Lawyers are not known for brevity, but LegalZoom can be summed up in two words: It sucks.
LegalZoom purports to help its unwitting customers avoid paying for lawyers by allowing users to prepare their own documents. While LegalZoom clearly warns that it is not offering legal services, it creates the misconception that for important matters like wills and incorporations attorneys aren’t necessary. Per LegalZoom, a client doesn’t need estate planning, it simply needs a will, which LegalZoom reduces to a glorified MadLib. Granted, a testamentary document replete with mentions of sexual organs, dirty words, and excretory references will probably lighten the mood at the reading. It’s also highly inappropriate, and not just because the decedent should not be allowed to bequeath his testicles to Aunt Betty.
For new businesses, LegalZoom treats incorporating not as a tool for owners but as an end itself. There’s no lawyer to explain why one might want a corporation or what entity ownership entails. Because new entrepreneurs often confuse the act of incorporating with the process of starting a business (unaware that the former is merely one small step in the latter), they generally don’t recognize and can’t use the entity as a tool for mitigating risks. By suggesting that a lawyer isn’t necessary to start a business, LegalZoom reinforces the misconception that incorporating by itself is enough.
In sum, LegalZoom encourages people to think of attorneys as glorified meter maids: Functionaries whose sole job is to complete paperwork that needlessly costs money. It feeds off the notion that all attorneys are nitpicky, word-twisting, morally compromised, overdressed, bottom-feeding sleazewads who defend killers like O.J. Simpson (which is ironic considering that ‘Dream Team’ alumnus Robert Shapiro is one of its founders). LegalZoom is to legal services what McDonald’s is to cuisine. Both are inexpensive and quickly satisfy a perceived need. They also do tremendous damage that often goes unseen until it’s way too late. If you eat enough fast food, you start to look like Grimace, the obnoxious, eggplant-shaped, morbidly obese purple blob that used to appear in McDonald’s commercials until he died either of a massive coronary or an allergic reaction to whatever it is in McDonald’s French fries that preserves them like petrified wood. LegalZoom erroneously suggests that the value in legal services is in the documents themselves. They provide their business customers with pages of useless garbage that look nice and official sitting on a bookshelf. However, if you get into an argument with a cofounder, have a dispute with a vendor, are trying to raise investment capital, or need something other than a pretty binder with a bunch of printed pages, you almost never have the resources required to proceed. Like a McDonald’s customer who gobbled down one too many Big Macs, someone must open everything up to clean the mess, and it’s expensive, time-consuming, unpleasant, completely unnecessary if you’d just gotten something better in the first place . . . and known to cause explosive diarrhea.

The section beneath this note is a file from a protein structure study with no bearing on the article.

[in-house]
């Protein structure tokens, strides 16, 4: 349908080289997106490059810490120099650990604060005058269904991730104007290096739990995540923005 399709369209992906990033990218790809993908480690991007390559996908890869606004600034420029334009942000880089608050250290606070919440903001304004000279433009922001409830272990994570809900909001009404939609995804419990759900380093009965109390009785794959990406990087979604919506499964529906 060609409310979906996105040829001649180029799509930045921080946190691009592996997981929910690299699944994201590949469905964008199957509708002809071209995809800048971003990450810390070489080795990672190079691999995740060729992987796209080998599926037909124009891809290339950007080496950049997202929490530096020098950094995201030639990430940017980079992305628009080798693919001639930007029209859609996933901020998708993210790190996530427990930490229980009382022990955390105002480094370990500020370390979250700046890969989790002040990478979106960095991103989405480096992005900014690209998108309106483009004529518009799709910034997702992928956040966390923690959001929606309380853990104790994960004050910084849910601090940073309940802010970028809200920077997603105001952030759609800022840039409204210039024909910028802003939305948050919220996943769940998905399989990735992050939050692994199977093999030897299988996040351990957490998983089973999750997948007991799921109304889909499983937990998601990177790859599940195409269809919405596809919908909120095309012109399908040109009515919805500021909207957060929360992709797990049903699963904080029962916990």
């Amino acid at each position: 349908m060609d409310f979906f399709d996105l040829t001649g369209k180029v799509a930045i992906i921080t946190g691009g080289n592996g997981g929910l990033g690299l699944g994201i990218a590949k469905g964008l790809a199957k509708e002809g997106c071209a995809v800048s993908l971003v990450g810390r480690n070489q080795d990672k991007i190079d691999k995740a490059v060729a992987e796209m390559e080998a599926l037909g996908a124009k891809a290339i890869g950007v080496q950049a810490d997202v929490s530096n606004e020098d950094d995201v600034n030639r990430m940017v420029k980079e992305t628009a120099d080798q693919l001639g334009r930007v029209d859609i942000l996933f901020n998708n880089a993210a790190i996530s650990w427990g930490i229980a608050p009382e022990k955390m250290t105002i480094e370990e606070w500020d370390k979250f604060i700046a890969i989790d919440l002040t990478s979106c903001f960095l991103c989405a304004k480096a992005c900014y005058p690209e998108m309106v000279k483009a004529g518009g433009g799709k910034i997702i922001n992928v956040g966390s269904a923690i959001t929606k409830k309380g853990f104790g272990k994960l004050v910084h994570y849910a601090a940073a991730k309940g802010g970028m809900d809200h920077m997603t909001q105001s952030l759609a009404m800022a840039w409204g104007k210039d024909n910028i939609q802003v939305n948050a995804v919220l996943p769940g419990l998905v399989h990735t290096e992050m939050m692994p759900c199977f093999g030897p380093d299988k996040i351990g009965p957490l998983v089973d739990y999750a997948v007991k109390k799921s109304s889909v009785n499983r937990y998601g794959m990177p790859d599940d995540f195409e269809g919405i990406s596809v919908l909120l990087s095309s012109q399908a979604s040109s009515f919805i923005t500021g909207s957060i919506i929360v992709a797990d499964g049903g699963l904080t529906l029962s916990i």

The value in legal services is in the advice and guidance that an attorney provides. The documents are almost an afterthought; they only codify the decisions clients have made in conjunction with counsel. Provided properly, business lawyers are a value-added service. Whether by protecting a company from lawsuits and regulatory actions, prescribing an easy remedy for ownership disputes, or just letting a founder sleep better at night knowing that his investment is protected to the extent possible, good counsel is not just a cost of doing business. LegalZoom is . . . and it is often a steep price to pay.